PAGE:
Isabella of France (1295-1358) was the so-called She Wolf of France. Her story involves conspiracy, assassination, and an unprecedented coup. She’s another one of the most controversial and contested figures in English history.
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Hello! From Wonder Media Network, I’m Jenny Kaplan. And this is Encyclopedia Womannica.
Today, we’re talking about the so-called She Wolf of France. Her story involves conspiracy, assassination, and an unprecedented coup. She’s another one of the most controversial and contested figures in English history. Let’s talk about Queen Isabella of France.
Isabella was born in 1295. She was the only surviving daughter of Philip IV, king of France, and his wife Joan I of Navarre. Isabella had three older brothers who at various times all reigned as kings of France or Navarre.
Isabella was 12 years old when she went to England and married Edward II. A month later, the pair was crowned king and queen of England.
Though Isabella was too young to participate in English politics at first, she soon became known for her intelligence and diplomatic skills. Those skills were vital when mounting tensions between the king and lower nobility erupted. Edward’s favorite noble, Piers Gaveston, was murdered in 1312 by jealous barons who believed he had become arrogant. Violence could have escalated quickly, but Isabella smoothed things over and for some time, her diplomacy worked.
Shortly after Gaveston’s murder, Isabella gave birth to her and Edward’s first child, Edward of Windsor. She would give birth to three more children over the next several years.
Later rumors claimed that Isabella and Edward had a troubled marriage from the start. But that wasn’t the case. They were a relatively happy, functional couple -- until Edward chose a new favorite noble house. In the 1320’s, Edward threw his adoration at the Despenser family, a father and son duo. The king had a particular affinity for Hugh Despenser the Younger, who had married one of his nieces in 1306 and was appointed as his chamberlain in 1318.
The Despenser family was despised by many in the royal court for Hugh’s arrogance, greed, and excessive wealth. Isabella in particular hated and feared them and Hugh may have contributed to some of the relationship woes between Isabella and her husband. When England went to war with Isabella’s brother, Charles IV of France, Edward started to treat Isabella like an outsider and confiscated her lands.
In March of 1325, Edward sent Isabella to France to negotiate peace with Charles. Thanks once again to her diplomatic skill, the talks were a success. Edward sent his and Isabella’s 13-year-old son, Edward of Windsor, to perform the final ceremony of the agreement.
With her son, the heir to the throne, under her control in France, Isabella saw an opportunity. She offered her husband an ultimatum. Isabella refused to return home unless King Edward removed Hugh Despenser from court and allowed her to return to her royal duties as normal. The king refused, so Isabella stayed in France.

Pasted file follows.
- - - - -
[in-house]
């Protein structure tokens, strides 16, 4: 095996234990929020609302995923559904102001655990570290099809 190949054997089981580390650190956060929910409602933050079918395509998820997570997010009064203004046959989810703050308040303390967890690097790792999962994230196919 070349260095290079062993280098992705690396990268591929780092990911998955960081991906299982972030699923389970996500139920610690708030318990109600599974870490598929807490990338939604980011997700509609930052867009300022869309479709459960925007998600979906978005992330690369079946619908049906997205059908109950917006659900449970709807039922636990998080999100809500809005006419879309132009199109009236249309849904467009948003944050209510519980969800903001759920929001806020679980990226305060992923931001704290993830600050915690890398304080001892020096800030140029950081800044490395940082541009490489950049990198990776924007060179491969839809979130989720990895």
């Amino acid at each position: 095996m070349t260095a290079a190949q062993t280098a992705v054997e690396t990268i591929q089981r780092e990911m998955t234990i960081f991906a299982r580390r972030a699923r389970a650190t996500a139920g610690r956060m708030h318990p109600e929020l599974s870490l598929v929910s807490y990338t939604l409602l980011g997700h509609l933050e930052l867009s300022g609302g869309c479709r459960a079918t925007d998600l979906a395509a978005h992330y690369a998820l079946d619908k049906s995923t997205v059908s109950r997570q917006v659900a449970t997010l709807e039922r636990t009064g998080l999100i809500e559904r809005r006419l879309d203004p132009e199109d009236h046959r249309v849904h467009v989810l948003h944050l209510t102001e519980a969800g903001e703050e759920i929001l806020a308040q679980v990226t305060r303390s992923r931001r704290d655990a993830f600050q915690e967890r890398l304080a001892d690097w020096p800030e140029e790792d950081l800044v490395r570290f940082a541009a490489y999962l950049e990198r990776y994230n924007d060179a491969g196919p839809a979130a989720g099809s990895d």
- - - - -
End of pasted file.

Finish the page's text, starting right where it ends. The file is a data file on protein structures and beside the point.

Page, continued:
While there, she started an affair with an English baron named Roger Mortimer, who had escaped from prison after being arrested for leading a rebellion against the king. Together, Roger and Isabella formed a political alliance, and decided the time had come to overthrow the king. Isabella secured ships, money, and troops by betrothing her son to a Belgian noble.
In September of 1326, Isabella arrived in England with an army of mercenaries and exiled nobles. Many of the king’s supporters joined her side right away, including his two half-brothers and his cousin. The Despensers were quickly captured and executed. Parliament forced King Edward II to abdicate his throne to his 14-year-old son.
In January of 1327, Edward III began his reign. He wasn’t yet of age, so the country was ruled by a regency council. Isabella and Roger weren’t officially part of that council, but they seemingly had de-facto ruling power and considerable influence for several years.
But Isabella and Roger Mortimer eventually became as unpopular as the king before them.
In 1330, Edward III ordered the arrest and execution of Roger Mortimer, and sent his mother into retirement. Isabella of France passed away in 1358.
Today, many see Queen Isabella as a historical seductress who led her male victims to their dooms. Plays and novels painted her as a cruel, manipulative person. That said, her behavior can be compared to many noblemen during the time of her reign. Perhaps she stands out and receives more criticism because of her gender.
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All May, we’re talking about Mavericks and Legends. We’re highlighting women who went against prescribed gender norms to make a name for themselves -- for better or for worse. Some of these women did incredible things for society and should be celebrated, others had a big impact that was not quite so rosy. The collection of women we’re featuring this month is complex and nuanced, much like all women are.
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